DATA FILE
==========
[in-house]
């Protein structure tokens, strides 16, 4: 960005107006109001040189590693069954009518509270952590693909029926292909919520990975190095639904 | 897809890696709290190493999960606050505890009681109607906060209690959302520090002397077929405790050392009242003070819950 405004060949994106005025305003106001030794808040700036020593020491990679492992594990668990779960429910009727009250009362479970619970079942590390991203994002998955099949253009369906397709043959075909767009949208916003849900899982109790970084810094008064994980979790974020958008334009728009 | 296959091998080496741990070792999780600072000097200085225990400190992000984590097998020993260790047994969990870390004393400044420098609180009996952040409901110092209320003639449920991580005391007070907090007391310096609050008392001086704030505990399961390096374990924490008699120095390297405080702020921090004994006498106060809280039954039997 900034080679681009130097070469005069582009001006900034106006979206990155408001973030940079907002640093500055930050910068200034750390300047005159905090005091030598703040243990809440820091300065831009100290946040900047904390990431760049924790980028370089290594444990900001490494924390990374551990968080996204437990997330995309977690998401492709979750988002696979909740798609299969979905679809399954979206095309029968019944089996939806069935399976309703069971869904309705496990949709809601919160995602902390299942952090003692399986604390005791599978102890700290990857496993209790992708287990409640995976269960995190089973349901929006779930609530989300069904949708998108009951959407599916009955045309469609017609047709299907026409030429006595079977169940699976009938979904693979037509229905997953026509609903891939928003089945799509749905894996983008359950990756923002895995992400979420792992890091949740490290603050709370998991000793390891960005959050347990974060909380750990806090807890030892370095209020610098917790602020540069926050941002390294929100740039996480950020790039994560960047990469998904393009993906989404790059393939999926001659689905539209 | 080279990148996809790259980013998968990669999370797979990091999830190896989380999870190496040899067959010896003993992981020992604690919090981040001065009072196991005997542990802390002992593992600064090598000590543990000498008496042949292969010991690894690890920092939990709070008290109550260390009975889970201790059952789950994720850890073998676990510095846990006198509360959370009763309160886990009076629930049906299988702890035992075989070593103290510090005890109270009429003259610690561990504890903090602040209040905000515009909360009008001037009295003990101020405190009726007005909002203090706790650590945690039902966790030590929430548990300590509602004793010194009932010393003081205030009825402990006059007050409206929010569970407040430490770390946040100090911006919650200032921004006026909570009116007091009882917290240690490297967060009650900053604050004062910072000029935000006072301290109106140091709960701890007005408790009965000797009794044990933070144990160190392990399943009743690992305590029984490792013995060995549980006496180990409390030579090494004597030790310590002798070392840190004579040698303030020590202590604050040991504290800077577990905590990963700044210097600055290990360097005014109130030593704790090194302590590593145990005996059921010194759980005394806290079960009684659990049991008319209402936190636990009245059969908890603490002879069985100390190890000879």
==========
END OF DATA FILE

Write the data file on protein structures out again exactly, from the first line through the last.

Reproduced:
[in-house]
């Protein structure tokens, strides 16, 4: 960005107006109001040189590693069954009518509270952590693909029926292909919520990975190095639904 | 897809890696709290190493999960606050505890009681109607906060209690959302520090002397077929405790050392009242003070819950 405004060949994106005025305003106001030794808040700036020593020491990679492992594990668990779960429910009727009250009362479970619970079942590390991203994002998955099949253009369906397709043959075909767009949208916003849900899982109790970084810094008064994980979790974020958008334009728009 | 296959091998080496741990070792999780600072000097200085225990400190992000984590097998020993260790047994969990870390004393400044420098609180009996952040409901110092209320003639449920991580005391007070907090007391310096609050008392001086704030505990399961390096374990924490008699120095390297405080702020921090004994006498106060809280039954039997 900034080679681009130097070469005069582009001006900034106006979206990155408001973030940079907002640093500055930050910068200034750390300047005159905090005091030598703040243990809440820091300065831009100290946040900047904390990431760049924790980028370089290594444990900001490494924390990374551990968080996204437990997330995309977690998401492709979750988002696979909740798609299969979905679809399954979206095309029968019944089996939806069935399976309703069971869904309705496990949709809601919160995602902390299942952090003692399986604390005791599978102890700290990857496993209790992708287990409640995976269960995190089973349901929006779930609530989300069904949708998108009951959407599916009955045309469609017609047709299907026409030429006595079977169940699976009938979904693979037509229905997953026509609903891939928003089945799509749905894996983008359950990756923002895995992400979420792992890091949740490290603050709370998991000793390891960005959050347990974060909380750990806090807890030892370095209020610098917790602020540069926050941002390294929100740039996480950020790039994560960047990469998904393009993906989404790059393939999926001659689905539209 | 080279990148996809790259980013998968990669999370797979990091999830190896989380999870190496040899067959010896003993992981020992604690919090981040001065009072196991005997542990802390002992593992600064090598000590543990000498008496042949292969010991690894690890920092939990709070008290109550260390009975889970201790059952789950994720850890073998676990510095846990006198509360959370009763309160886990009076629930049906299988702890035992075989070593103290510090005890109270009429003259610690561990504890903090602040209040905000515009909360009008001037009295003990101020405190009726007005909002203090706790650590945690039902966790030590929430548990300590509602004793010194009932010393003081205030009825402990006059007050409206929010569970407040430490770390946040100090911006919650200032921004006026909570009116007091009882917290240690490297967060009650900053604050004062910072000029935000006072301290109106140091709960701890007005408790009965000797009794044990933070144990160190392990399943009743690992305590029984490792013995060995549980006496180990409390030579090494004597030790310590002798070392840190004579040698303030020590202590604050040991504290800077577990905590990963700044210097600055290990360097005014109130030593704790090194302590590593145990005996059921010194759980005394806290079960009684659990049991008319209402936190636990009245059969908890603490002879069985100390190890000879």